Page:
• Christopher Sebastian

Don't laugh at Marjorie Taylor Greene's 'peach tree' fake meat, she's deadly serious

By now the internet has had a hearty chuckle over the video that's been making the rounds for like three days now. Congresswoman Marjorie Taylor Greene, a far-right conspiracy theorist who has served as the U.S. representative for Georgia's 14th congressional district since 2021, said in a Facebook Live this week, "You have to accept the fact that the government totally wants to provide surveillance on every part of your life. They want to know when you're eating. They want to know if you're eating a cheeseburger, which is very bad because Bill Gates wants you to eat his fake meat that grows in a peach tree dish. So you'll probably get a little zap inside your body and that's saying no no don't eat a real cheeseburger you need to eat the fake burger, the fake meat from Bill Gates."

It sounds funny because of its absolute absurdity. Greene is literally part of the government. If there was any evidence that the United States wanted to surveil the citizenry to that degree, she could easily produce it or (here's a thought) stop it. But it's actually not a laughing matter at all. It's incredibly dangerous rhetoric, and it has a long history.


I've said several, several, SEVERAL times that meat has always been used to assert white national identity in the United States. Journalists write about it every single year. But each time it comes up as a topic, many of them treat it as if it happens in isolation, like each time is brand new. But it's not. Meat is the constant site of an unending culture war in the United States. Joshua Sprecht even wrote in his book Red Meat Republic that beef, in particular, is foundational to the formation of the country as a whole.


Greene seems like a caricature, but as a woman and a politician, she inhabits a role perfected by Sarah Palin nearly a decade earlier, when she talked nonstop about the centrality of meat to her identity as an American.

Greene approaches it from a different angle, but she uses meat as the same dog whistle. Not only does she discourage people from eating beef substitutes, she incorporates other elements of conspiracy theories by invoking Bill Gates and hearkens back to her earlier baseless rhetoric of her previously famed "Jewish space lasers" by talking about how we'll get zapped somehow if we don't conform.


The danger in laughing is that treating this like a joke allows it to harmlessly enter the public discourse where it festers and becomes mainstream. Greene is not a joke. Despite supporting the January 6th insurrection, and perhaps because of it, she was one of the top GOP fundraisers of 2021. And although we treat this as harmless, people on both sides of the political spectrum apply her same logic--fake meat bad, real meat good.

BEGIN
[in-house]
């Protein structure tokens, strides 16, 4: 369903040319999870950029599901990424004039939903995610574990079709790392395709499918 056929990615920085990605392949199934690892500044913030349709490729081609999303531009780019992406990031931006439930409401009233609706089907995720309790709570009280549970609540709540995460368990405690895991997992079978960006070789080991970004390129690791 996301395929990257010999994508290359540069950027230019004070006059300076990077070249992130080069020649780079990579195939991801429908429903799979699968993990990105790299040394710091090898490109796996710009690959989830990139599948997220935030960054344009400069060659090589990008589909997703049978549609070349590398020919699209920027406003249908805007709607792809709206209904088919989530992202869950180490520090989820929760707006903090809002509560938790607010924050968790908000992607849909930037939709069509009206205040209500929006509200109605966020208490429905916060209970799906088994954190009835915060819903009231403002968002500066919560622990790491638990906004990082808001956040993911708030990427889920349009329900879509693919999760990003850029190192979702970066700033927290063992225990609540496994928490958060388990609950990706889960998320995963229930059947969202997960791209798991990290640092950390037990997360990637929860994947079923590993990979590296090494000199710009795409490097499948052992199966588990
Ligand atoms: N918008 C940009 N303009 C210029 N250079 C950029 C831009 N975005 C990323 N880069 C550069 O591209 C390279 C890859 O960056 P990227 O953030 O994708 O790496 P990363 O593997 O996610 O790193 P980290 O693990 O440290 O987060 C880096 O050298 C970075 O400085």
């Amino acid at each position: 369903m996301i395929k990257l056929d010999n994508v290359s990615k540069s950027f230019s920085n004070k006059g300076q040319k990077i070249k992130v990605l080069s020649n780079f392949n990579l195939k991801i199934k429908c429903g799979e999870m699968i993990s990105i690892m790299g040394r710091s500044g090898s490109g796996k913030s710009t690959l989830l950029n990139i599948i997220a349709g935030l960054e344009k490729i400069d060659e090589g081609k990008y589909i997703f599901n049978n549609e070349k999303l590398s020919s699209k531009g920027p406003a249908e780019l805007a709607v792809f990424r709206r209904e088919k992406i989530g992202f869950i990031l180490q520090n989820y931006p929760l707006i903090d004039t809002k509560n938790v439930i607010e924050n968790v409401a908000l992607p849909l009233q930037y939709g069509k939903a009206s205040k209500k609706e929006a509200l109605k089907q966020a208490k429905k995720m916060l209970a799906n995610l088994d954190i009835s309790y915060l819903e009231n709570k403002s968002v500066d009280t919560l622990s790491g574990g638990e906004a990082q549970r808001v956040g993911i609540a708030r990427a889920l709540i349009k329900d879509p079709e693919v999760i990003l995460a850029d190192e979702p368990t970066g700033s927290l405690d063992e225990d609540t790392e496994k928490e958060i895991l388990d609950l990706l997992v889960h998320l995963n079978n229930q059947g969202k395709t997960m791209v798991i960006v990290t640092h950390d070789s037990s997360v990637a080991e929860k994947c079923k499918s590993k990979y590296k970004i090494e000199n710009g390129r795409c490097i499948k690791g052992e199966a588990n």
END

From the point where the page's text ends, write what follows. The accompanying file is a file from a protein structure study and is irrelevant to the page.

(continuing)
Regardless of whether or not you personally believe that Bill Gates is going to zap you, there is already a collective bias toward the perceived virtuousness of eating animal flesh over plants. And the bigotry and misinformation she fuels gradually becomes more palatable because she attaches this consumption of 'fake' meat to government conspiracies and Bill Gates.


These conspiracy theories are boundlessly appealing because the reality is so soul-crushingly mundane. We shouldn't worry that Bill Gates is a major investor in Beyond Meat and Impossible Foods. We should worry that one billionaire is allowed to amass the largest portfolio of private farmland in the United States, comprising an estimated 242,000 acres. That is a disturbing consolidation of the food system.


We're living in an ecological emergency that is driven in part by animal agriculture, and Greene's words are being amplified on a national stage in a country that desperately needs to shift away from an animal-based food system. So yeah, laughing at the fact that she can't say Petri misses the point. Or worse, she's savvy enough to call it "peach tree" to bury the point that she is helping to drive environmental collapse.


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